A Review of Craig Silvey’s “Honeybee”: an Australian novel about queer and trans life and learning to love who we are
Australian / Book Reviews / queer / The Latest

A Review of Craig Silvey’s “Honeybee”: an Australian novel about queer and trans life and learning to love who we are


The kind of home environment that Victoria grew up in is not really conducive to stability, safety, or love. Of course, there are close relationships, and I don’t doubt that Victoria doesn’t love her mother – but the relationship is also extremely toxic. Victoria is the child, yet she is always expected to be the parent and caregiver for her mother. Treating children like they are adults (in this particular way) is a form of trauma that doesn’t go away easily. Continue reading

A Review of Brené Brown’s “The Gifts of Imperfection”: being imperfect is actually perfect
American / Book Reviews / nonfiction / The Latest

A Review of Brené Brown’s “The Gifts of Imperfection”: being imperfect is actually perfect


This article may contain affiliate links. If you purchase through these links it means I can make a very small commission. This money goes directly into keeping this blog free and accessible for all. BUY YOUR COPY OF BROWN’S BOOK HERE. As I write this review, International Women’s Day is approaching – March 8th – … Continue reading

5 Great Books About Mental Health – because therapy isn’t cheap!
Book Reviews / nonfiction / The Latest

5 Great Books About Mental Health – because therapy isn’t cheap!


We are in the third year of a pandemic. Everyone is going through something right now. Some people are doing better than others, and how well someone is doing right now can be affected by a lot of things. Money, job and housing security, intimate relationships, friendships and support safety nets differ from person to person. Continue reading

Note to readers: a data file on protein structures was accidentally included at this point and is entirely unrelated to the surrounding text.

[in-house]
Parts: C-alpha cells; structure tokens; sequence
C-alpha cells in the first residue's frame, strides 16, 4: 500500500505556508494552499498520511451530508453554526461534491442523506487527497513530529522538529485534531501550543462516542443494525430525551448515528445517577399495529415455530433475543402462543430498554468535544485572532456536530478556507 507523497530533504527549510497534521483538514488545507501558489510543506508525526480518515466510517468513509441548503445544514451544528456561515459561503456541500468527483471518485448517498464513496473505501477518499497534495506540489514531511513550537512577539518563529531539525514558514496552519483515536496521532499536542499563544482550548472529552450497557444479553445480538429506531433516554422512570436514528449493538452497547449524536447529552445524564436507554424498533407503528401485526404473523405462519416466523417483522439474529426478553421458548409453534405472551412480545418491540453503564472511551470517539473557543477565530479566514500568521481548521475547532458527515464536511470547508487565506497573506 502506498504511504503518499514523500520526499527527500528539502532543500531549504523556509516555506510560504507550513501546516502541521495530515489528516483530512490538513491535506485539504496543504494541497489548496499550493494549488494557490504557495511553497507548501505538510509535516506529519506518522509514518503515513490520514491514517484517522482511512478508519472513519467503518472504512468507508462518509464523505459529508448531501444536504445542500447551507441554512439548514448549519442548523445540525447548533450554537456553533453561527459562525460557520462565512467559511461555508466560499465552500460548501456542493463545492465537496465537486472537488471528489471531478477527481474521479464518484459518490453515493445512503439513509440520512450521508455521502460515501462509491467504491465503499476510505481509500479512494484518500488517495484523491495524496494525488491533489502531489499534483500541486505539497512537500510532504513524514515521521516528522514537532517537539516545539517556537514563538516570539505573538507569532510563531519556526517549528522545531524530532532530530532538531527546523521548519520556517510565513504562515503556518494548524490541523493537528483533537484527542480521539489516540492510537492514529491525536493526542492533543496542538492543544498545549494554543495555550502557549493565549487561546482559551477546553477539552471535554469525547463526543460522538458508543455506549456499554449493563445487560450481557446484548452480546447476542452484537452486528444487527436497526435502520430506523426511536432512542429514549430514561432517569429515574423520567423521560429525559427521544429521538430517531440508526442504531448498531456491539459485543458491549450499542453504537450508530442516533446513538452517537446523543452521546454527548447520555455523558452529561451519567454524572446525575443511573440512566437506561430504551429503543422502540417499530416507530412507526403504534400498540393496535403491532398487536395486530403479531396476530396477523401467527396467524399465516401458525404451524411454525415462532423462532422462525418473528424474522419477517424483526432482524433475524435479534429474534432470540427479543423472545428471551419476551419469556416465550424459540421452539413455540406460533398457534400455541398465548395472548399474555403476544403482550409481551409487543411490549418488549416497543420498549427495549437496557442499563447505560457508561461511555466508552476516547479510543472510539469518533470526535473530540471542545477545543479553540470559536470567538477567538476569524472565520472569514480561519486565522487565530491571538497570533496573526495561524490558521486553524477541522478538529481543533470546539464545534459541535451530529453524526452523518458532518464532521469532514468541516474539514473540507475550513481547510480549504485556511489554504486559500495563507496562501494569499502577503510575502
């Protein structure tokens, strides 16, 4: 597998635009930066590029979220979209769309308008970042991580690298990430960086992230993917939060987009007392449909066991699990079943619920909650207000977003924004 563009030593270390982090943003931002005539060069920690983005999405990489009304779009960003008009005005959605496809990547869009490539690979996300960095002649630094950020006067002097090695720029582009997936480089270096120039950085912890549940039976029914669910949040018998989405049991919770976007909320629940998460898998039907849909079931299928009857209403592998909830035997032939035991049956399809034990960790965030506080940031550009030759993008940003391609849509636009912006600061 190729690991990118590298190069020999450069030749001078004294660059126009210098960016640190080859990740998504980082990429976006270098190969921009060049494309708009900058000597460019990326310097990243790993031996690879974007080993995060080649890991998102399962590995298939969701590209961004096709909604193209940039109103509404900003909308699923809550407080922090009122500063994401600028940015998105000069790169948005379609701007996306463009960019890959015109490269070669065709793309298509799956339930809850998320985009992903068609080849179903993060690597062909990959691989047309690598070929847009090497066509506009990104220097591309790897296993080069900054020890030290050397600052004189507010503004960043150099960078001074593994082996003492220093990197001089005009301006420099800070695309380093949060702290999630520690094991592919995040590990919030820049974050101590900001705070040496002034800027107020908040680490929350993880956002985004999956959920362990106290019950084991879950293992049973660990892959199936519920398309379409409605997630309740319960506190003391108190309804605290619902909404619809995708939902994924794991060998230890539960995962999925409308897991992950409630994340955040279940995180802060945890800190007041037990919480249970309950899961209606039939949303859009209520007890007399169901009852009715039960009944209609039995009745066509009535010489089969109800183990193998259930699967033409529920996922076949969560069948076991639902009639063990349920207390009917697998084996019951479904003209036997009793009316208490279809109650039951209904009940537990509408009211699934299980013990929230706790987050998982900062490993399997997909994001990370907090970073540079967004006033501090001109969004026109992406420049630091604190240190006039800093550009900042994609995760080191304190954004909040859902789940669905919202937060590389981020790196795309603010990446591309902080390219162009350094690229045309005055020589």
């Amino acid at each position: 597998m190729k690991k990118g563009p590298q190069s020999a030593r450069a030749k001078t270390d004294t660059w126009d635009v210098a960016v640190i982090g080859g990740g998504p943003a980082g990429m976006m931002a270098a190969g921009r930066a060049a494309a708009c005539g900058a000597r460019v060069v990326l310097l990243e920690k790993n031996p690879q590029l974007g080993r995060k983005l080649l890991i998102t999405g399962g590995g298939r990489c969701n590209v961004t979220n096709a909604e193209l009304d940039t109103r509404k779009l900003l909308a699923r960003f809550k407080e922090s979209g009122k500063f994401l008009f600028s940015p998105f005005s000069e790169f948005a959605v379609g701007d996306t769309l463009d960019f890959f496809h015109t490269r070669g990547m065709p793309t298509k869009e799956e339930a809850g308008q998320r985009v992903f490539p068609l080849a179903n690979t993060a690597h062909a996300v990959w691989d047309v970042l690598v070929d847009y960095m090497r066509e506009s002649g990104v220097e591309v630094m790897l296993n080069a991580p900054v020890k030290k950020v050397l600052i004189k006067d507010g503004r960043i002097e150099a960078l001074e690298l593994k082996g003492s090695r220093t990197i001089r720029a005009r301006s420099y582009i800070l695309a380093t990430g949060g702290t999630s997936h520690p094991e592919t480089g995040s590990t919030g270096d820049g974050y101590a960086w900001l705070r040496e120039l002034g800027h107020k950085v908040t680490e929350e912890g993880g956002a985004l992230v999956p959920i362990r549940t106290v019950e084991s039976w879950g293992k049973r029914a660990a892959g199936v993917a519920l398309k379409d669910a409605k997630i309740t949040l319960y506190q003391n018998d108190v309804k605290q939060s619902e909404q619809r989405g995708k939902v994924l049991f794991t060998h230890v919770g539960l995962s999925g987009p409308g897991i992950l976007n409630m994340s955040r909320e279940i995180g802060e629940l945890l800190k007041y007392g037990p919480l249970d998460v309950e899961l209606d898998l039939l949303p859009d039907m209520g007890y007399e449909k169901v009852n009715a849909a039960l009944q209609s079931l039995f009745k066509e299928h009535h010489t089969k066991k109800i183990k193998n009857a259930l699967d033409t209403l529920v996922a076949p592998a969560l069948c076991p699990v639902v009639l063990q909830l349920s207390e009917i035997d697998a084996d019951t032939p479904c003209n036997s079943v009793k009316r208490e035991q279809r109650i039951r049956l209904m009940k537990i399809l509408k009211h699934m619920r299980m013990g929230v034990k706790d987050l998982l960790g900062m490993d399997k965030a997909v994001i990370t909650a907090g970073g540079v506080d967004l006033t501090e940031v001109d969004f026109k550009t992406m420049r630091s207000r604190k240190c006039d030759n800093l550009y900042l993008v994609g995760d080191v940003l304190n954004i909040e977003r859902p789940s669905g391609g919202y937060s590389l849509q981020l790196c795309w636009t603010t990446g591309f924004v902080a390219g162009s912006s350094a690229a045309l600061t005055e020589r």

Making Sense of Loneliness: a review of Olivia Laing’s “The Lonely City”
Book Reviews / British / nonfiction / The Latest

Making Sense of Loneliness: a review of Olivia Laing’s “The Lonely City”


Disclosure: This page may contain affiliate links. Clicking through for additional information or to make a purchase may result in a small commission. After living in Switzerland for six years, I have been thinking a lot about loneliness and what it means for us humans. I have been thinking about whether loneliness is ever good … Continue reading

“Anxiety: the missing stage of Grief”: a review and personal exploration of Claire Bidwell-Smith’s grief self-help book
American / Book Reviews / nonfiction / The Latest

“Anxiety: the missing stage of Grief”: a review and personal exploration of Claire Bidwell-Smith’s grief self-help book


Disclosure: This page may contain affiliate links. Clicking through for additional information or to make a purchase may result in a small commission. When my father died in 2011, my whole world was flipped on its head. I have spent most of my 20s coming to terms with death, loss, and grief, and this is … Continue reading

“Running with Scissors”: a review of Augusten Burroughs’ memoir
American / Book Reviews / nonfiction / The Latest

“Running with Scissors”: a review of Augusten Burroughs’ memoir


Disclosure: This page may contain affiliate links. Clicking through for additional information or to make a purchase may result in a small commission. Running with Scissors is one of those books that I have wanted to read for such a long time, but somehow never managed to find the book at the right moment. When … Continue reading

“This Is Going To Hurt”: a review of Adam Kay’s hilarious medical memoir
Book Reviews / British / comedy / nonfiction / The Latest

“This Is Going To Hurt”: a review of Adam Kay’s hilarious medical memoir


Disclosure: This page may contain affiliate links. Clicking through for additional information or to make a purchase may result in a small commission. Bound2Books is no stranger to medical memoirs. I love reading books about the living and the dead and everything in between. If I can combine medicine with comedy, then we have a … Continue reading

“Are We All Lemmings and Snowflakes?”: a review of Holly Bourne’s novel
Book Reviews / British / The Latest / YA

“Are We All Lemmings and Snowflakes?”: a review of Holly Bourne’s novel


Disclosure: This page may contain affiliate links. Clicking through for additional information or to make a purchase may result in a small commission. Writing about mental health and getting it right is tough. Writers need to understand and articulate what mentally ill people are feeling and it cannot read like a cliche. Readers, whether they … Continue reading